I don’t think it’s an exaggeration to say that gender roles have changed drastically over the past 30 years.
When I was a kid, my Dad used to get up, perk the coffee in the pot my Mom had prepared the night before, go to the same job he worked for 40 plus years and come home at exactly the same time every day to enjoy a freshly brewed cup of coffee my Mom had ready for him with some type of home-baked treat.
If I make it sound like my Dad had it easy, in some ways I suppose he did in comparison with the roles dads are assuming today.
On the other hand, he also worked two jobs, worked shifts for all of his life and did all the home maintenance, driving and yard work.
He didn’t play much of a role in parenting, which wasn’t unusual for that era, but if he raised his voice, we knew we were in serious trouble.
Dads today participate in family life in diverse ways.
Many still work two jobs but most are much more involved with child-rearing and much more likely to get in the kitchen to either cook or clean up.
At the library, I often see dads and kids spending a quiet afternoon reading together or playing games.
I also see many grandfathers bringing grandchildren in to choose towering stacks of books.
My own father, an immigrant, didn’t learn to read cohesively until my Mom declared “It’s your turn!” when my little brother was starting school.
I’ll never forget the two of them bent over fairy tales every night, struggling through the story together.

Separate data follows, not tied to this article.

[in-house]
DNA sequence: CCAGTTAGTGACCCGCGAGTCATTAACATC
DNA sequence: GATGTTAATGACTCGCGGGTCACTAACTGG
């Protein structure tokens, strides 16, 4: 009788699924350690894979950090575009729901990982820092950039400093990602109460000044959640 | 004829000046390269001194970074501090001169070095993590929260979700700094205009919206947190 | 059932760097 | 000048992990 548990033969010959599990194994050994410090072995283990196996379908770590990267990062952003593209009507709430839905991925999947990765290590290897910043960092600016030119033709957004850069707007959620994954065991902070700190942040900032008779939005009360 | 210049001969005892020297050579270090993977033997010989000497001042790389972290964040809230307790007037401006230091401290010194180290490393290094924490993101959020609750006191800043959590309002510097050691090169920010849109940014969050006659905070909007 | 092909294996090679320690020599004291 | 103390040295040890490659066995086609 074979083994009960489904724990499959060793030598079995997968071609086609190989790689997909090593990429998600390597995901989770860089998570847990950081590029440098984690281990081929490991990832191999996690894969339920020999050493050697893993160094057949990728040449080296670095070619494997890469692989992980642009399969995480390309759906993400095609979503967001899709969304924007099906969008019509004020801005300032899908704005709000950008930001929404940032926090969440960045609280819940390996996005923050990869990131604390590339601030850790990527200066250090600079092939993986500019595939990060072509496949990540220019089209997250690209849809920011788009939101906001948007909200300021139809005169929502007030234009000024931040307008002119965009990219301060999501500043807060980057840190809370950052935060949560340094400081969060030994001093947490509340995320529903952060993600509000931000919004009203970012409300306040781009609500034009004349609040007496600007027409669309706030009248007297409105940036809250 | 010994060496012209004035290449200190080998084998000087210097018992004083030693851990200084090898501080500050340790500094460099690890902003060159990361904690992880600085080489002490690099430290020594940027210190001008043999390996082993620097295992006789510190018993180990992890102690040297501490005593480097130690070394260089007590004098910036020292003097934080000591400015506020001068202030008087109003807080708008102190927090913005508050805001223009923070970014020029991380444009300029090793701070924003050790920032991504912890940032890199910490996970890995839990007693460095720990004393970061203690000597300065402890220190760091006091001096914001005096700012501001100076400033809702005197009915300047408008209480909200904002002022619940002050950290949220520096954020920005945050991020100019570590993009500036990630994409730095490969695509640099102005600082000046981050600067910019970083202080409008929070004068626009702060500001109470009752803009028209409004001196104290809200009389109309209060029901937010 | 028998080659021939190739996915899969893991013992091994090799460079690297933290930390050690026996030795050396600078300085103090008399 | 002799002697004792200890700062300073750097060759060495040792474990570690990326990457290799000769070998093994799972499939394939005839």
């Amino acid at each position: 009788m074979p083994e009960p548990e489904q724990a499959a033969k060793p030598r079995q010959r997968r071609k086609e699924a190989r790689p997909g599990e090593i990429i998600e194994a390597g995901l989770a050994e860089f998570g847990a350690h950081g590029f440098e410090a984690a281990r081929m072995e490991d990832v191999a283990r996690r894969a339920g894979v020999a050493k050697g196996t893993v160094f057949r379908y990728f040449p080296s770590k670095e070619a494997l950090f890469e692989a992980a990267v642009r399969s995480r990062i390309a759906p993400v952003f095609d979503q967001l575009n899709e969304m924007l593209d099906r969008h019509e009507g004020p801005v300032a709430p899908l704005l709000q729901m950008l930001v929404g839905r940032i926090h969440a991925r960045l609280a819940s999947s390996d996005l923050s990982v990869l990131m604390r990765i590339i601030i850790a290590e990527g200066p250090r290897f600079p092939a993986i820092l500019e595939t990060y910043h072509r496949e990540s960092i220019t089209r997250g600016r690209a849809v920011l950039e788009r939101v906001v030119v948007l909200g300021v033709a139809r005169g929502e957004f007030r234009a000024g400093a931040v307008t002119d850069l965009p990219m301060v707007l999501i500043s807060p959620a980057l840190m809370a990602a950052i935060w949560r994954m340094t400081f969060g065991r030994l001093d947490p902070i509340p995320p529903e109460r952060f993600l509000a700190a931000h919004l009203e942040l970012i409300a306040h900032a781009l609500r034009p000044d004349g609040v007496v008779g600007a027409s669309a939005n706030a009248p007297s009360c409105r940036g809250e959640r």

We chuckle about it now but I realize how important it was for them to share that time and also how liberating it was for Mom to delegate that small part of ‘her job’.
With more and more women working longer hours outside the home, it’s become essential for Dads to take on previously unconventional roles.
In fact, what was considered unusual in my parenting days, is quite commonplace now.
How interesting it will be to see how my grandkids approach family life when they grow up!
Dads can find some great books at the library including: “Touching My Father’s Soul” by Jamling Tenzing Norgay, “A Boy Made of Blocks” by Keith Stuart and my very favourite “Reading With Dad” by Richard Jorgensen.
To celebrate Father’s Day, we will be hosting mini-golf on the Reader’s Terrace at the library, Saturday, June 17 from 10 a.m. to noon. All kids and dads (or granddads, uncles, neighbours or moms) are welcome to shoot nine Summerland-inspired holes.
See if you can land your shot in Darke Lake and chip to score your final points at hole #9 – The Packing House.
This is the first day to register for the Summer Reading Club, our popular program for school-aged readers.
Sue Kline is the community librarian at the Summerland branch of the Okanagan Regional Library and will celebrate her Dad at his 84th birthday barbecue.